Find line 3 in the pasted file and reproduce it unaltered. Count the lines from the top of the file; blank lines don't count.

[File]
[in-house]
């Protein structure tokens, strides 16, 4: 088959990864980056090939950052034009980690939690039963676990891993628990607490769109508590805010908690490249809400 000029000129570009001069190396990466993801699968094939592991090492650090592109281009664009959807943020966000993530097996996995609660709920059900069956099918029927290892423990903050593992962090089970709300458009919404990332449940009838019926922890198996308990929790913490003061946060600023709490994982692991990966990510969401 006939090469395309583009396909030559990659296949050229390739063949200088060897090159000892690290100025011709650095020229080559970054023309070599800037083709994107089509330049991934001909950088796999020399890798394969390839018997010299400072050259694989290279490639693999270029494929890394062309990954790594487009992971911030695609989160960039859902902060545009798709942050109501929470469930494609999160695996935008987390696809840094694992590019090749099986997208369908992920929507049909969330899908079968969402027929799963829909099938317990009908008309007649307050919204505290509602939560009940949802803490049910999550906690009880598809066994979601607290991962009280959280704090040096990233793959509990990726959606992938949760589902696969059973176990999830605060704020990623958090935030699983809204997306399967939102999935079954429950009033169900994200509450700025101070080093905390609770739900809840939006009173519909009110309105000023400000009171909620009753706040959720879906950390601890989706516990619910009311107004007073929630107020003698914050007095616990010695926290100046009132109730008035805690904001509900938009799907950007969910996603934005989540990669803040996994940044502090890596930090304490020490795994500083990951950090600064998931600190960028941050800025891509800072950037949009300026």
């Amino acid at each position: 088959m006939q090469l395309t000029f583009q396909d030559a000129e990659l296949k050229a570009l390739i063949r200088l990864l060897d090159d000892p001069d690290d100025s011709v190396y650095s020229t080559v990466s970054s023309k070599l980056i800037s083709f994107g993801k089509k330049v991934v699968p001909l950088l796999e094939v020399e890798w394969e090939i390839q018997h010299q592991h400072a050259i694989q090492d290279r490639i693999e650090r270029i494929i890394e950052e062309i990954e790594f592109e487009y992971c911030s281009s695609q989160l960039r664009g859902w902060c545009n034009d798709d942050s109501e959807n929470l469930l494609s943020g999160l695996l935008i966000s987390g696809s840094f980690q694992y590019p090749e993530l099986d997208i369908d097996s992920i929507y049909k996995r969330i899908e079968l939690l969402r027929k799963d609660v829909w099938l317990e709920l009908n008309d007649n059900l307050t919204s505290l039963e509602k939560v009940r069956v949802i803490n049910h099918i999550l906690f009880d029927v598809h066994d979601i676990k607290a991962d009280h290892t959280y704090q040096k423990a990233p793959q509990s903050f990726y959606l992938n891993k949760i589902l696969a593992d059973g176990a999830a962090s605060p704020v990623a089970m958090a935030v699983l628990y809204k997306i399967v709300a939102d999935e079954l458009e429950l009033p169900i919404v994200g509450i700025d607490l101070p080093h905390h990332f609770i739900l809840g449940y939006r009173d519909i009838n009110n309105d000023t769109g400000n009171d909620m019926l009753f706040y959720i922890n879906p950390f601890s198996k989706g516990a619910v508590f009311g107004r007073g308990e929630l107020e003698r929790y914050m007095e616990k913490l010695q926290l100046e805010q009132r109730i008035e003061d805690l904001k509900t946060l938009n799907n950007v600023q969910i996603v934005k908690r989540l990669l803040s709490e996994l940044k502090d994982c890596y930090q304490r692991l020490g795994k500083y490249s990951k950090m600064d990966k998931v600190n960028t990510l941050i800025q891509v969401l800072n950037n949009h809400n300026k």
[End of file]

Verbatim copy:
């Amino acid at each position: 088959m006939q090469l395309t000029f583009q396909d030559a000129e990659l296949k050229a570009l390739i063949r200088l990864l060897d090159d000892p001069d690290d100025s011709v190396y650095s020229t080559v990466s970054s023309k070599l980056i800037s083709f994107g993801k089509k330049v991934v699968p001909l950088l796999e094939v020399e890798w394969e090939i390839q018997h010299q592991h400072a050259i694989q090492d290279r490639i693999e650090r270029i494929i890394e950052e062309i990954e790594f592109e487009y992971c911030s281009s695609q989160l960039r664009g859902w902060c545009n034009d798709d942050s109501e959807n929470l469930l494609s943020g999160l695996l935008i966000s987390g696809s840094f980690q694992y590019p090749e993530l099986d997208i369908d097996s992920i929507y049909k996995r969330i899908e079968l939690l969402r027929k799963d609660v829909w099938l317990e709920l009908n008309d007649n059900l307050t919204s505290l039963e509602k939560v009940r069956v949802i803490n049910h099918i999550l906690f009880d029927v598809h066994d979601i676990k607290a991962d009280h290892t959280y704090q040096k423990a990233p793959q509990s903050f990726y959606l992938n891993k949760i589902l696969a593992d059973g176990a999830a962090s605060p704020v990623a089970m958090a935030v699983l628990y809204k997306i399967v709300a939102d999935e079954l458009e429950l009033p169900i919404v994200g509450i700025d607490l101070p080093h905390h990332f609770i739900l809840g449940y939006r009173d519909i009838n009110n309105d000023t769109g400000n009171d909620m019926l009753f706040y959720i922890n879906p950390f601890s198996k989706g516990a619910v508590f009311g107004r007073g308990e929630l107020e003698r929790y914050m007095e616990k913490l010695q926290l100046e805010q009132r109730i008035e003061d805690l904001k509900t946060l938009n799907n950007v600023q969910i996603v934005k908690r989540l990669l803040s709490e996994l940044k502090d994982c890596y930090q304490r692991l020490g795994k500083y490249s990951k950090m600064d990966k998931v600190n960028t990510l941050i800025q891509v969401l800072n950037n949009h809400n300026k």